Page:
Can I use Timescale DB as an alternative to Influx DB in Homeassistant for Grafana?

Hi @hastarin, thanks for the hint. Very interesting!
Think I will try that ans post the results here.

Hi @hastarin,

Today I took some time to install Timescale DB via Docker. After that I made a backup of my old Postgres database via “pg_dump --schema-only -f old_db.bak old_db”. Then I created the corresponding database in Timescale and restored the Postgres backup.
After that I wanted to create a hypertable using “SELECT create_hypertable('events', 'time_fired');”, which unfortunately didn’t work :frowning: BTW, according to the Timescale data migration instructions, the table must be empty before the hypertables are created.

After some searching and reading I found out that the Hypertable could not be created because the PRIMARY KEY must contain all dimensions of the partitioning of the Hypertable:

So I decided to delete the previous PRIMARY KEY:

And to recreate it, including the time value desired for the partitoning:

After that I created an index on it, and created the desired hypertable without any problems:

This process includes that the foreign key between the events table and the states table must also be deleted and cannot be recreated afterwards:

Unfortunately, I don’t know if this has any effect on Homassistant, and the tables can still be used. I will test that again and get back to you.

Best regards

Replying from mobile here so I will keep it short. First great work.

You could add a unique constraint to the events table for event_id then you’ll be able to recreate the foreign key.

I unfortunately haven’t had time to even update my home assistant setup lately let alone play with Timescale so thanks for doing the experiment and sharing it with the community.

Hi, thank you very much for you Feedback
Unfortunately, creating a unique constraint on the event_id that doesn’t seem to work anymore:


For anyone interested:

Its not meant to replace the recorder component, rather to be an alternative to the InfluxDB component.


Thank you very much @freol!
I tried your custom component today and so far everything seems to work. :slight_smile:

Maybe one more clue. For the initial setup of the postgis extension the postgres superuser is apparently needed. Otherwise you get the following error message:

Protokolldetails ( ERROR )
Mon Dec 23 2019 08:44:26 GMT+0100 (Mitteleuropäische Normalzeit)
Error during connection setup: (psycopg2.errors.InsufficientPrivilege) permission denied to create extension "postgis"
HINT:  Must be superuser to create this extension.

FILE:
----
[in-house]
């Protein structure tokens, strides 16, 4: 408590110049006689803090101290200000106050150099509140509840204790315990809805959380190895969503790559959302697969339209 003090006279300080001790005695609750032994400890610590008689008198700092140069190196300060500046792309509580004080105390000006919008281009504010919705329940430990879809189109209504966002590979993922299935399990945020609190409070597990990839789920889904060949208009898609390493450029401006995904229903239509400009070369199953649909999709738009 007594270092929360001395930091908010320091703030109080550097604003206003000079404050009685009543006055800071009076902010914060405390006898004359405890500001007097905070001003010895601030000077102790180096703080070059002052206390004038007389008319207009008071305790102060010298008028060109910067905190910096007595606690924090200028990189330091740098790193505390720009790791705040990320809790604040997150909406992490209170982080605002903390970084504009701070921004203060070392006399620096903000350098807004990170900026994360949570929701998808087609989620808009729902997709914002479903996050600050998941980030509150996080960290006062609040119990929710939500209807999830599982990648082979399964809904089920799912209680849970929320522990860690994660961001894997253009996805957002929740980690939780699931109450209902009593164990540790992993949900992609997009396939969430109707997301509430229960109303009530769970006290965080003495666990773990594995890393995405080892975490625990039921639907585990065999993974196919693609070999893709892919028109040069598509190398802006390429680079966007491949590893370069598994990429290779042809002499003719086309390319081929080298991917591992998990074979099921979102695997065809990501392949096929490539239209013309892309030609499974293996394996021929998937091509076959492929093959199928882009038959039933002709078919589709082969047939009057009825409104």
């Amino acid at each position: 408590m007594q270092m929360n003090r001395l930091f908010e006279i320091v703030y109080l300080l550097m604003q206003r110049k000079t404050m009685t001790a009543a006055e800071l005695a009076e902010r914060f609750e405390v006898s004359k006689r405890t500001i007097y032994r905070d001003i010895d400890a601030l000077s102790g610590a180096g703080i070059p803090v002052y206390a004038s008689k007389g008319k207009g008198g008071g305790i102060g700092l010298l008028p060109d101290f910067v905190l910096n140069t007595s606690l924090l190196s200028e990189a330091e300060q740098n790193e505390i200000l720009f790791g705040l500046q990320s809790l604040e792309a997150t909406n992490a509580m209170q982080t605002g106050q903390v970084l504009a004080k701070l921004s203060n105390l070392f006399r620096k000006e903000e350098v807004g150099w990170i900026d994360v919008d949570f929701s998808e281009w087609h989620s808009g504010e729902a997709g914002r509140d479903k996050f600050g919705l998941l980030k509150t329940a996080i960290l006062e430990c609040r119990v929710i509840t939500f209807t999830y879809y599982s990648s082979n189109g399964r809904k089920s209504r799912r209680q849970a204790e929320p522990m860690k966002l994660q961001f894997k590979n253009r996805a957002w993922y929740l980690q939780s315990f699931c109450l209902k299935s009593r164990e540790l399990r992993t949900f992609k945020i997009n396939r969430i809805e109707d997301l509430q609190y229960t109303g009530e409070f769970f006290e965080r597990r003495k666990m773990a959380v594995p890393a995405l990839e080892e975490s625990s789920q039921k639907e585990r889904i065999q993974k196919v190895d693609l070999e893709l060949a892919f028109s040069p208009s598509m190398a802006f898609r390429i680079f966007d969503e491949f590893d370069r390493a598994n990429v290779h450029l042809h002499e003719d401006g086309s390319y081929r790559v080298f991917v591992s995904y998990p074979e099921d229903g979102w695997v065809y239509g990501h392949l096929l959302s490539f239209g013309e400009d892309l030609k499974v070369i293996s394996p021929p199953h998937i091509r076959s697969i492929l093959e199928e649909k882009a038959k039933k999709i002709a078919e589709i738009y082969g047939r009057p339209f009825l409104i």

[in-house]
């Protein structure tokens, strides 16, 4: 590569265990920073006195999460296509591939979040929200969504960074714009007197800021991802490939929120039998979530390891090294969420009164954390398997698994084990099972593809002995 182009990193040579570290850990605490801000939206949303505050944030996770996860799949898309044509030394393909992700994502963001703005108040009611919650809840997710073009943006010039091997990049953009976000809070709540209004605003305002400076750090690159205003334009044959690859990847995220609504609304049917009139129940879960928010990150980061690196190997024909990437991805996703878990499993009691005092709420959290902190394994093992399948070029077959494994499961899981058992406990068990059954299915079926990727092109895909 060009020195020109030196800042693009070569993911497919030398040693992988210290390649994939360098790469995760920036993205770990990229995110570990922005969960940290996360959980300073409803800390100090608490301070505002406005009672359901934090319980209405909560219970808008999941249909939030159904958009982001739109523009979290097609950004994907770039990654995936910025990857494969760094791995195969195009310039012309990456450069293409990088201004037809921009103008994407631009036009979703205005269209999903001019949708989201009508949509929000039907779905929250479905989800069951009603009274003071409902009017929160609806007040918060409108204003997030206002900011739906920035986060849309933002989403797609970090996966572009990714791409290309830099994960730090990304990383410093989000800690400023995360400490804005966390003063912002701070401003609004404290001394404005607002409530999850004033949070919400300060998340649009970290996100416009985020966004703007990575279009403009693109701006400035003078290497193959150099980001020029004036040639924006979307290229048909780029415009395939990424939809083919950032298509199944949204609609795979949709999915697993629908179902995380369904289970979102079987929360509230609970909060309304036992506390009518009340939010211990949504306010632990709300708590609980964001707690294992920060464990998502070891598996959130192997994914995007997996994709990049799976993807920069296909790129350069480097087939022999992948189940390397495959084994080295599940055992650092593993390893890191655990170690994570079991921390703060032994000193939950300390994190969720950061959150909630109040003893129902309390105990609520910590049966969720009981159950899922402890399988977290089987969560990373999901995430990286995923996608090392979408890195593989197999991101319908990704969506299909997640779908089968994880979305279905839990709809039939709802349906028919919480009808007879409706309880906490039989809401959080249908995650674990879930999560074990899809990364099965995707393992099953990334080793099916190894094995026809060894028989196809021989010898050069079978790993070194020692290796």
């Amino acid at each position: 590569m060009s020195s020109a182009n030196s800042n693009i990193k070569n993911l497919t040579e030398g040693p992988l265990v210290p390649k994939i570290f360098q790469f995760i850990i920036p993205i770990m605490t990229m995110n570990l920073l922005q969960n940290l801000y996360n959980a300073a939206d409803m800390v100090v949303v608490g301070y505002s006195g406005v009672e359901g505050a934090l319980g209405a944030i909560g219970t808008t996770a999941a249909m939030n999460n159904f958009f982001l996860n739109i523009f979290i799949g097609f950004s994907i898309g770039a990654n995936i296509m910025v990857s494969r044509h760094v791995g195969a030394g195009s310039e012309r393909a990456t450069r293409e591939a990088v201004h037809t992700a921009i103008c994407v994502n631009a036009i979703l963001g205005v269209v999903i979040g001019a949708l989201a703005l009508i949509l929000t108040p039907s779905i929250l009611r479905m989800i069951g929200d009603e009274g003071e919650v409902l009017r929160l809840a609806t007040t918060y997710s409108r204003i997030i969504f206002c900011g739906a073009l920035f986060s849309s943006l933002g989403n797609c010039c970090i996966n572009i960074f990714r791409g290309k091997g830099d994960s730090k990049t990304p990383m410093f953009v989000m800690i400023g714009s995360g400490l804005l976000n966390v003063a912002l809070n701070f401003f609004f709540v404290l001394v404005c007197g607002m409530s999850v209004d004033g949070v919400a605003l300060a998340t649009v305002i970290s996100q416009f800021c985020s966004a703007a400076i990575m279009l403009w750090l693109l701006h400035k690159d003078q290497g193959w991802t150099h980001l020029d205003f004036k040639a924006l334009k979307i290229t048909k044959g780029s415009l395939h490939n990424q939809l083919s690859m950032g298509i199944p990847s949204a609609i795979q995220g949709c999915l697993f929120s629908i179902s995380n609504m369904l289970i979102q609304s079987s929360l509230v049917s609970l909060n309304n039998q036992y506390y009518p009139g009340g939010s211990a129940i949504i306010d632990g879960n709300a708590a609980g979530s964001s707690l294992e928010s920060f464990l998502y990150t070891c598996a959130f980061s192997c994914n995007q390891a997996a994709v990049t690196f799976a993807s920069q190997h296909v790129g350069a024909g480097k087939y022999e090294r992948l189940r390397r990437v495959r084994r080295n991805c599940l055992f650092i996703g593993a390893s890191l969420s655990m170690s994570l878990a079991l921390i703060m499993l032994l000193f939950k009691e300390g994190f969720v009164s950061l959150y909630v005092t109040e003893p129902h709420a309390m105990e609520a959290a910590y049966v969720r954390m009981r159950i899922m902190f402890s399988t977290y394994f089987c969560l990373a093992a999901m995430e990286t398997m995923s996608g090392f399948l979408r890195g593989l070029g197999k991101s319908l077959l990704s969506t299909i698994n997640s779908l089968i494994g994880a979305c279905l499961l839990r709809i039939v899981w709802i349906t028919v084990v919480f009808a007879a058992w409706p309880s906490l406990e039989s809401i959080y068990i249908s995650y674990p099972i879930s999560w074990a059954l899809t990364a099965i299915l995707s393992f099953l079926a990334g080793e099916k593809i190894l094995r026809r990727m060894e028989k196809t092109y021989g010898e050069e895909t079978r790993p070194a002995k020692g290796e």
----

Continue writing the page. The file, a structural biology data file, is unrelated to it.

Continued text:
(Background on this error at: (retrying in 3 seconds)

After that you can switch back to the actual homeassistant user for postgres

Nice catch! Will add a note about this in the readme.

And thanks for reporting back, good to hear that it seems to work fine.

Thank you so much for this! finally able to migrate all into a single time series db that supports proper grouping by month! Awesome!

To aid this solution, i’ve created an addon for running timescaledb:

Custom repo addon url:

Please feel free to review/suggest/testdrive.

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because I use Home Assistant Core as a docker container, I can’t test your addon. I already use Timescaledb as a standalone Docker Container.
In any case, thanks for your efforts! I think it can be very helpful for others.

Best regards and thanks again.

No probs!
Thank YOU for the integration!
TimescaleDb and HA LTSS feels like a perfect fit. It fulfills all my data and monitoring needs.

Hey there,
I am intrigued by the proposed performance increase when compared to InfluxDB, but has anyone of you guys actually noticed a difference? I have used InfluxDB for over 4 years now and only when querying a lot of things at once over a multiple year time span is when I can actually notice the time it takes to load (in Grafana). My services run on a full blown PC though, not a tiny RPI, so that may help InfluxDB to still perform.

Did one of you migrate their existing InfluxDB data to TimescaleDB?
Did you notice performance improvements? CPU, Memory and Latency?

The query performance in Grafana is felt to be slightly worse compared with Influx.
Unfortunately I can’t say anything about the other things, because I neither migrated my data nor do I have a special look on the system performance, because I also have a real computer with enough resources.

I use the TimescaleDB mainly because of the DB functions it offers me.

Here is an interesting comparison of the two databases:


Thank you.
I already read this comparison, but its written by the creators of TimescaleDB, which is why I do not trust their findings that much. While it may be true that TimescaleDB is more suited for extremely big pools of data, I am not sure InfluxDB is the worse choice for a relatively small dataset produced by something like Home Assistant. They also ramble quite a lot about the fact that TimescaleDB is way more stable because it relies on the PostgresQL foundation while Influx had to rewrite everything from scratch, and while that is certainly not irrelevant, I have never ever experienced anything even remotely bad while using InfluxDB. It just worked flawlessly, all of the time, and I don’t even run it on linux but FreeBSD.

So, all in all, I am not sure if the simple fact that TimescaleDB is a SQL based DB is enough for me to justify a DB switch. If someone comes across an in-depth and more importantly independent performance comparison of both, please share it. I have searched quite a bit but have not been able to find something of relevance.

Why don’t you just do a comparison test yourself and share your findings with us? :wink:

If you have a computer with enough system resources, it should be no problem for you to run both databases in parallel.

If you do not benefit from the full SQL compatibility of Timescale and have been fully satisfied with Influx so far, there is probably no reason for you to change.

Here you maybe have an also “less biased” DB Benchmark: